On a spring morning, full of sun and wind and sleet,
I met joy and hope, a child bride on a city street.
A lazy Saturday on the cobbles of a windy sunlit way.
Eyes meet as I glance, entirely by happenstance.
or perhaps, through the hand of a God of fortune.
Her smile struck me. Sublime, joy in those shining green eyes.
A cynical smirk fades, Jaded by life and man’s malicious art
Something in this child’s sweetness warmed this cold heart.
She was maybe eighteen, no more I am sure,
Smiling. On the cusp of life, about to become a wife.
The swell of motherhood hidden, behind a bouquet of blue.
A boy. I smile, she smiles. I am no one to her but I share her joy.
The boy is handsome in a badly groomed sort of way,
Hair thus. With oil that I detest. Shaved? Yes, but stubble left,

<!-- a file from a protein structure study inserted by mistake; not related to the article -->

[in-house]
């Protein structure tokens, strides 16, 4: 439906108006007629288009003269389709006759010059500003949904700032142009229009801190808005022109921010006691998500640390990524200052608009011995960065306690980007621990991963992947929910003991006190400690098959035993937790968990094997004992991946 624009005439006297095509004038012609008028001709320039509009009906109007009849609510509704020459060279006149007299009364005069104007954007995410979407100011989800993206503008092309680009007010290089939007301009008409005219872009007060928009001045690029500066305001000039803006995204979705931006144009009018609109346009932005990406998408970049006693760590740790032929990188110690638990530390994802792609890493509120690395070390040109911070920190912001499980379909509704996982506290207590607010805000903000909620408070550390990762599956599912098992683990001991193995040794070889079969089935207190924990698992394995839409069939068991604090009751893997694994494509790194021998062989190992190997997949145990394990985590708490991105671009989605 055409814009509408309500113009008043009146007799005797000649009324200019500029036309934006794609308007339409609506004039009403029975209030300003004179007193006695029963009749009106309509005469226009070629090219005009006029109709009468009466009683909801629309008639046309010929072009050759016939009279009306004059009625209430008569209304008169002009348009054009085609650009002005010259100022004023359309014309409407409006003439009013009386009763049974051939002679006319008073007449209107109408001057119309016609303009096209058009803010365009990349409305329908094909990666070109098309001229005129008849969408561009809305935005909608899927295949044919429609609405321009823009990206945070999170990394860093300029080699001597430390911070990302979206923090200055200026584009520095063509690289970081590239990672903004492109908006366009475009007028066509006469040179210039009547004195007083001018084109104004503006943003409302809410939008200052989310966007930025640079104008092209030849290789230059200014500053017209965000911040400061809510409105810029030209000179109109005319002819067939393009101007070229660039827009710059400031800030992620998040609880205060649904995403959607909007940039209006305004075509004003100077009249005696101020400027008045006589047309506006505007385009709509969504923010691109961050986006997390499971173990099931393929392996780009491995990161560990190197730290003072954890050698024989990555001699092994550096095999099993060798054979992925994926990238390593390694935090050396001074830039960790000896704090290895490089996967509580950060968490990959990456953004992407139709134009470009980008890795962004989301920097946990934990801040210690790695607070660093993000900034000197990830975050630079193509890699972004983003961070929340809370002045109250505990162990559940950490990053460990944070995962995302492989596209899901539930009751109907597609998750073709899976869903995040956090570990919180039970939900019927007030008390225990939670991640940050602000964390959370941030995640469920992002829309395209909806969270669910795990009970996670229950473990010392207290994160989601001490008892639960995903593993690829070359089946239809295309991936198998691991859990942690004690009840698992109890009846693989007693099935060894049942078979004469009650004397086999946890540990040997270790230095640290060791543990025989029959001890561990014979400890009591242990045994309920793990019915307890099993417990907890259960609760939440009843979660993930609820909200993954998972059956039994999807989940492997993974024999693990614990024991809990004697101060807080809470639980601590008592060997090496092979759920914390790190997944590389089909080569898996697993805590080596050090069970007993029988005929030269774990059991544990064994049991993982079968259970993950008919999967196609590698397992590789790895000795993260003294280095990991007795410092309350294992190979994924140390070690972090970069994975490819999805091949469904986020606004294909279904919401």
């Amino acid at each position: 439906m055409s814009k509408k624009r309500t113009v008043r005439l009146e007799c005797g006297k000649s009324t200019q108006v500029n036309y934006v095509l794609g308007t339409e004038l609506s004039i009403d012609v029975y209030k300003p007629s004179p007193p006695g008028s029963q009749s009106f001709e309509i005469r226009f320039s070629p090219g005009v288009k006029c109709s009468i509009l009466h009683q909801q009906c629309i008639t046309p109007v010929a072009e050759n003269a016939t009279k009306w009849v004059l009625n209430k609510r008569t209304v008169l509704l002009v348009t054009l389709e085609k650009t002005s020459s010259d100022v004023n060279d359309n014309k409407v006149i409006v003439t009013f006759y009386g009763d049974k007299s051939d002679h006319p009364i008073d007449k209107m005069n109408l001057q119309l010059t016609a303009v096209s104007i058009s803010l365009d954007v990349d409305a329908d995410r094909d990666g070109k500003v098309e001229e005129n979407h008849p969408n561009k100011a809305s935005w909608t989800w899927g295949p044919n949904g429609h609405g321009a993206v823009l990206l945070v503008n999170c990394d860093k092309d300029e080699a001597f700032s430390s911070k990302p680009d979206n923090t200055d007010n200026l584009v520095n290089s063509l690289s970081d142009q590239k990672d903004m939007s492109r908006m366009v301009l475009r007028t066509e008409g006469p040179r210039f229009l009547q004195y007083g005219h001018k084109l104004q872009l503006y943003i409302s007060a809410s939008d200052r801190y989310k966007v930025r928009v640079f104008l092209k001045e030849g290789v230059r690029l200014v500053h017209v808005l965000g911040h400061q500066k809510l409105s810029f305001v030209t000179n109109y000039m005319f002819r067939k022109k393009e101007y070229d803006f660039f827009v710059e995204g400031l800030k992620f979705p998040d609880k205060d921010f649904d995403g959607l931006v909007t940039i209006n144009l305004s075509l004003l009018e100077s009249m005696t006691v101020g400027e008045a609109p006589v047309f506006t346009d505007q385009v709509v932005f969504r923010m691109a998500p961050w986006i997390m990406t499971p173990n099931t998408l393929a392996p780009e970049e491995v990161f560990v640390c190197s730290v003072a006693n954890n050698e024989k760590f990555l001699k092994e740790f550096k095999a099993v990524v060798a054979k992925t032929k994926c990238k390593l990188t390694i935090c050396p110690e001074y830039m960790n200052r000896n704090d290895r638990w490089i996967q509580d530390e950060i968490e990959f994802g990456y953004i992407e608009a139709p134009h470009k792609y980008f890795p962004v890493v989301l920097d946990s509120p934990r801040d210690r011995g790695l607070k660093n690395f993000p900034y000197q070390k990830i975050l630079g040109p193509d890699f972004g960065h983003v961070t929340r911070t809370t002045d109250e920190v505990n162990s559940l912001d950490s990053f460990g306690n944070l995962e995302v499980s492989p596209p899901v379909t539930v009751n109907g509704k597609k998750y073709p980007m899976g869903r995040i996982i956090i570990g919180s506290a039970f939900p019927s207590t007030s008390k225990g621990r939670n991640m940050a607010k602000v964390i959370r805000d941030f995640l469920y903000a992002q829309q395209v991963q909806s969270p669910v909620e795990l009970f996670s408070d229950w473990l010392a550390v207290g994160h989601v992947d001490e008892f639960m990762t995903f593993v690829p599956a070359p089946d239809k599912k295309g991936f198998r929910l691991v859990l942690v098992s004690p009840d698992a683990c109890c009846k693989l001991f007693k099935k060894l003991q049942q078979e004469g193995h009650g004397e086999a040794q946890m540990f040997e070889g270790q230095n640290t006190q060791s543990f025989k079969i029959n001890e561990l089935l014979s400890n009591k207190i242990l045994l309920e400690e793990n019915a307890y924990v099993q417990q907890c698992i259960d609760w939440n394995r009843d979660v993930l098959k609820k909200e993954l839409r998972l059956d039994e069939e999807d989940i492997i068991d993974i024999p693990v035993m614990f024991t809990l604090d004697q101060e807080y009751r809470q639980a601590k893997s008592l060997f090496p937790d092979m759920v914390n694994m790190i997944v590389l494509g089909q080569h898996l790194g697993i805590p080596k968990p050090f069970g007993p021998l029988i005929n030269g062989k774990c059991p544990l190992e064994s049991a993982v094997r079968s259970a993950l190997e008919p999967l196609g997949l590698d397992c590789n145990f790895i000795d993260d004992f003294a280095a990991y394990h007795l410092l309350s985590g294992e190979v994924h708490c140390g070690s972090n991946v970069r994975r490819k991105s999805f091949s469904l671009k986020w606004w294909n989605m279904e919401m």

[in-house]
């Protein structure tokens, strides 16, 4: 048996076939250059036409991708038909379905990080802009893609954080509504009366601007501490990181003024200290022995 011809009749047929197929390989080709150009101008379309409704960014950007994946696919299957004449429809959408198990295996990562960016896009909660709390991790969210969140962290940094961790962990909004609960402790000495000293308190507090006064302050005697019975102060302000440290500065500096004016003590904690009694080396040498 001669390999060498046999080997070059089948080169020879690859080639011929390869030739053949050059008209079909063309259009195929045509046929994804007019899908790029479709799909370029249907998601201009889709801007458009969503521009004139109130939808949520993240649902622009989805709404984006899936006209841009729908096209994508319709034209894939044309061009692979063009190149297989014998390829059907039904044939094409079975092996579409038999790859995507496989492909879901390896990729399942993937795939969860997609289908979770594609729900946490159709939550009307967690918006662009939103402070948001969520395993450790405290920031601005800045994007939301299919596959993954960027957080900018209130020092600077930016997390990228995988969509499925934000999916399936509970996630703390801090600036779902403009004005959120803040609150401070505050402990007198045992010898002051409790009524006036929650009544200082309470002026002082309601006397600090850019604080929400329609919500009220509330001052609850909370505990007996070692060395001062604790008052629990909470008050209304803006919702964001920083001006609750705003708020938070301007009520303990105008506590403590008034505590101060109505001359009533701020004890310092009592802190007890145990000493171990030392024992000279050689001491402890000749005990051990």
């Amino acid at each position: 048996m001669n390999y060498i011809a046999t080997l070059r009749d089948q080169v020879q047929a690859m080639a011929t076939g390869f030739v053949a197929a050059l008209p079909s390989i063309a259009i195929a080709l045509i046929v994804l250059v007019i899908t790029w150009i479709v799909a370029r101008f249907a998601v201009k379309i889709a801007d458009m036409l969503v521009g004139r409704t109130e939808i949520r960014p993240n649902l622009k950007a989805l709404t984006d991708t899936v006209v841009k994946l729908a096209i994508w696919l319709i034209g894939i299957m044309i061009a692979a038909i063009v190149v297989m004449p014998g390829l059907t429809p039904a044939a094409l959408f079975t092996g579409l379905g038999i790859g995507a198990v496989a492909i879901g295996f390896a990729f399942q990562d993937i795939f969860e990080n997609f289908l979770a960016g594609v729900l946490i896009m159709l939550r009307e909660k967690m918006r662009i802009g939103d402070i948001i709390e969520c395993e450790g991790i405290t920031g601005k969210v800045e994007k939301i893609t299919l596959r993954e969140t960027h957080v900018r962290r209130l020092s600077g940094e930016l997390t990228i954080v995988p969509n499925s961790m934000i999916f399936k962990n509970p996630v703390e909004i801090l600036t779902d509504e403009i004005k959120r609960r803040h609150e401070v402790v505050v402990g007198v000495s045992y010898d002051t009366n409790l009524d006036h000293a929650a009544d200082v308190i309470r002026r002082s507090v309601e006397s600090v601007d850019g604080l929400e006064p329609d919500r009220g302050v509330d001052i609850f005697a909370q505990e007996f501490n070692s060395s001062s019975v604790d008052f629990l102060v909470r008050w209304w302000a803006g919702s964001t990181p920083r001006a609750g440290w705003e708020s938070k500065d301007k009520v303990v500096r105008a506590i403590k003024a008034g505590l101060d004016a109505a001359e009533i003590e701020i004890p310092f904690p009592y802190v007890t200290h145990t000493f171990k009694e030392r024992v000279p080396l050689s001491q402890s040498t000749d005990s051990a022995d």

He wore a black suit. A white shirt with no tie. I sigh, bewildered
She deserves more. A tie, it’s not so much to ask on such a day
Children only, so innocent to old eyes. But still! He wore no tie.
She merits at least that. These memories must in time, stand a test.
So I slip off my own tie. It is black by luck. And silk of course.
I like it, but I don’t hesitate. I offer my hand and my tie to the boy.
And he accepts my gift, a bemused smile. Thinking, I’m sure,
I am not some stranger but in fact a special arranger of black silk ties.
And so on the day new life begins, I look into green eyes and grin.
She smiles and I nod happy, an accord of sorts. I turn then and walk on
They stepped in to a building, to exchange vows or swear oaths,
I don’t know how these things go. I am beyond that age now.
They were gone and so was I. A brief meeting but of meaning.
The sun for a while, shines differently from the bright clearing sky.
Shadows tumble, dancing on down the city street, in front of me
the day now replete with joy, the simple gift of a tie and green eyes.
© Dave Kavanagh 2016